A short time ago, to much less fanfare, Comcast decided to stop providing free telecommunications services to many police and fire stations in communities around Michigan. Earlier this summer, Comcast closed the East Lansing public access studio.
Michigan is reaping the fruits of dependence, and monopoly. To paraphrase an old truism, he who owns the network calls the shots. Comcast manages its network for its shareholders, not you. That is why the people of Michigan must insist that the communities themselves own the next generation of fiber-based information networks.
Hundreds of cities across the country have already done so. They do not have to depend on Comcast’s continued goodwill to keep the schools connected or all the local football games on their TVs. None with whom we have spoken, even given the inevitable bumps and bruises that occurred in the start-up stage, wishes it had made a different decision.
A publicly owned network is good for city budgets. Unlike most public infrastructure projects, information highways are profitable. And this is a highway whose major user may well be the local government and local non-profits. To paraphrase Ben Franklin, the only thing certain for local governments is growing telecom expenditures and shrinking aid from the state. City communications expenditures can, and should, play a significant role in financing the new network. Why rent when you can own?
Lansing knows the power of ownership. The Board of Water & Light provides power at costs below private utilities in Michigan while being responsive to the community. The lessons of electrification should guide us today.
Burlington, Vt., population 39,000, will complete a fiber-to-the-home citywide network by early in 2008. Already 30 percent of the homes that are connected are subscribing —paying less for fast internet access, voice services, and cable television. The new city agency, Burlington Telecom, expects to be able to generate some 20 percent of the city’s general fund once the network is paid off.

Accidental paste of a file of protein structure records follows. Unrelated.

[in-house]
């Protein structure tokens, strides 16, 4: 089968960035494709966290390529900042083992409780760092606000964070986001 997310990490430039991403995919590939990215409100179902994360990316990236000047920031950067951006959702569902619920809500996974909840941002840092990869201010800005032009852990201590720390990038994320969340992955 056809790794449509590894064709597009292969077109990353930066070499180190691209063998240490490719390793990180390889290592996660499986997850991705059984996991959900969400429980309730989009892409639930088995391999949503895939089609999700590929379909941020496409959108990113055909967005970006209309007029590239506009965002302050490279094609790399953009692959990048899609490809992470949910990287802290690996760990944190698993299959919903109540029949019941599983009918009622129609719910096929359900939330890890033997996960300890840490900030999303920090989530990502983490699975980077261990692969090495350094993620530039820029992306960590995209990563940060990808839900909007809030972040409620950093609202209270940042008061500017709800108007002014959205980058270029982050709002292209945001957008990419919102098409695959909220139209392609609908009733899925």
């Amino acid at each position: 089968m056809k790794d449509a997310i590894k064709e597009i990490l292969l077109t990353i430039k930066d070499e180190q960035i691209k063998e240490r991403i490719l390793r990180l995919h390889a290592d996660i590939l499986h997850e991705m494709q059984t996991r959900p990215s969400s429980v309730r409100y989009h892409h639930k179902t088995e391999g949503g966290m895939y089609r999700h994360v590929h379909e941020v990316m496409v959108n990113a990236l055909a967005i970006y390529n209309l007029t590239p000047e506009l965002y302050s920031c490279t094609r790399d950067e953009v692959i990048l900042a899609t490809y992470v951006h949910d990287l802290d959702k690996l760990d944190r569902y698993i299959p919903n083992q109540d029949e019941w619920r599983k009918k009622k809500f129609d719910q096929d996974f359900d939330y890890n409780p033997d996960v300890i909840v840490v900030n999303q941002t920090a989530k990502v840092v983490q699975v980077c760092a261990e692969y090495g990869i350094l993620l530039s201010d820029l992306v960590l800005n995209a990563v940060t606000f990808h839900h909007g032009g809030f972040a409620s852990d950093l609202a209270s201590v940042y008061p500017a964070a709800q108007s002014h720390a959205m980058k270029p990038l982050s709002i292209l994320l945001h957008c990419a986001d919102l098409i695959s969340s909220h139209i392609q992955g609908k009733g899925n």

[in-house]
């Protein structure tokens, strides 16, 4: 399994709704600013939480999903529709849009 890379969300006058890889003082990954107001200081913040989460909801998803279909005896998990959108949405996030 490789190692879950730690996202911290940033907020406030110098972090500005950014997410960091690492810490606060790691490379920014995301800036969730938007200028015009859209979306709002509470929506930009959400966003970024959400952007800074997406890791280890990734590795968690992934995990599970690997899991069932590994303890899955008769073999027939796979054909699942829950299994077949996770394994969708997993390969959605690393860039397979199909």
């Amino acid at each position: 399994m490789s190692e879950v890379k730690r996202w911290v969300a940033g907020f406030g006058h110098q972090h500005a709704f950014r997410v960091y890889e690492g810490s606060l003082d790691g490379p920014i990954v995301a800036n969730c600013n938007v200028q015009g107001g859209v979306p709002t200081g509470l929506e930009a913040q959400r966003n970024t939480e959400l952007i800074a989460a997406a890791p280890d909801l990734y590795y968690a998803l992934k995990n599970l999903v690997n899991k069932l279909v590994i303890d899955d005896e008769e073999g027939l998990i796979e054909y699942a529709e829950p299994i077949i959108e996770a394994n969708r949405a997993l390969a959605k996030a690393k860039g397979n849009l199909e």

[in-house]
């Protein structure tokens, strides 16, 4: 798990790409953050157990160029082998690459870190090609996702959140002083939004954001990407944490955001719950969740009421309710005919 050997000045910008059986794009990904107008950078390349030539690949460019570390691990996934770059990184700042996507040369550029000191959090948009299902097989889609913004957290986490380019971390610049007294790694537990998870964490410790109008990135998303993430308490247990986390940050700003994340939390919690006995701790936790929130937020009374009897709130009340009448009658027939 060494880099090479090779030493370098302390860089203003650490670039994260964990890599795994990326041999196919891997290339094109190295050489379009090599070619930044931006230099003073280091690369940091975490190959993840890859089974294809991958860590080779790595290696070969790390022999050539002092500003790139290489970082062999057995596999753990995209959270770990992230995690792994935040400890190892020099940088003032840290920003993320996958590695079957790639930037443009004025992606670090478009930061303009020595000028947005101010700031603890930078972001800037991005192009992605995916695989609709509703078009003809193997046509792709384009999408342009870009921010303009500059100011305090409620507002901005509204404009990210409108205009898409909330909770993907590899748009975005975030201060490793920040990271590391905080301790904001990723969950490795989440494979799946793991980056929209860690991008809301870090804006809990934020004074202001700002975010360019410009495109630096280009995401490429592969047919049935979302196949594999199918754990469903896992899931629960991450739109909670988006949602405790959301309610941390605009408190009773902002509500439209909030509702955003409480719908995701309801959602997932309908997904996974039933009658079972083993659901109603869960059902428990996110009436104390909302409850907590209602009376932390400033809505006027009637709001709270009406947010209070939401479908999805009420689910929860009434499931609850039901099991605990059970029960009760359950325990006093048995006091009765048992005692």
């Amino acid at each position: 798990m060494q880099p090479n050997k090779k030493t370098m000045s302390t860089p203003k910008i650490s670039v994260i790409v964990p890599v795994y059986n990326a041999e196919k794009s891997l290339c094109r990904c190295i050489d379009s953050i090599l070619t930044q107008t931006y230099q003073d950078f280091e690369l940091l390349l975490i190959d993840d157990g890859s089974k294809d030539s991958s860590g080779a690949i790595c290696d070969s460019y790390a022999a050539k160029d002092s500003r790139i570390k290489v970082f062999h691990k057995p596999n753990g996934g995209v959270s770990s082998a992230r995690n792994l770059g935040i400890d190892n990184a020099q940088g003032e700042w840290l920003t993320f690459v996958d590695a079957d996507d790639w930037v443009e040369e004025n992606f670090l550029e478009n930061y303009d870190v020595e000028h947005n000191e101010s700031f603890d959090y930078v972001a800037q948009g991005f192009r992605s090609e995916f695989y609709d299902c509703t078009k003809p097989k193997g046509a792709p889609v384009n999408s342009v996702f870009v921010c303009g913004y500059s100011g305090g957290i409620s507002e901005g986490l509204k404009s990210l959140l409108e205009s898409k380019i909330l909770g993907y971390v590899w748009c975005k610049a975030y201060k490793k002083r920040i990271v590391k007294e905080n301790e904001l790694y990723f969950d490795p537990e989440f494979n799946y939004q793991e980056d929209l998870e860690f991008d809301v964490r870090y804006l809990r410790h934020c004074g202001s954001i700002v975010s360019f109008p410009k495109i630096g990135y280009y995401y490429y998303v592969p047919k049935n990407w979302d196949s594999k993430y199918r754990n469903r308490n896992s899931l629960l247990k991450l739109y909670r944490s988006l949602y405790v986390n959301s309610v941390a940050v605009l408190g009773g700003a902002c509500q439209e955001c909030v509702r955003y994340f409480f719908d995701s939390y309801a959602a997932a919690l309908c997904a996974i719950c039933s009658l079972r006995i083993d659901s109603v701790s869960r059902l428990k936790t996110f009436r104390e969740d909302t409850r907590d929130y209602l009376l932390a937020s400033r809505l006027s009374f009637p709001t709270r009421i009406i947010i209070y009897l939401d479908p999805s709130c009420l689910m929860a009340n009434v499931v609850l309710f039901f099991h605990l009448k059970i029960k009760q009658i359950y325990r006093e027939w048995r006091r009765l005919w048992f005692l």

Though the United States as a whole has dropped behind many other developed nations in access to fast broadband, cities that invest in these networks remain globally competitive because they can offer both businesses and residents faster speeds at lower prices than most American cities. Building a vast fiber network in Lafayette, La., landed the city a call center with 1,000 jobs with benefits.
Cedar Falls, Iowa, offers another good example. In 1996, the city of 36,000 people started building a universal fiber/cable network. Not only is this network on track to retire its debt five years early, it has attracted businesses from all over the Midwest to northern Iowa. Its next-door neighbor, Waterloo, has watched as companies moved across the metro area to the land of plentiful bandwidth.
Oh yes. One more thing. The Cedar Falls network will be carrying the new Big Ten network on expanded cable. The locally owned network knows how important Hawkeye football and basketball are to the community.
Whether you are more concerned about sports, economic development, or fiscal responsibility, publicly owned broadband infrastructure is the best bet. It guarantees a fast and affordable network rather than hoping private companies will find it profitable to provide this essential infrastructure.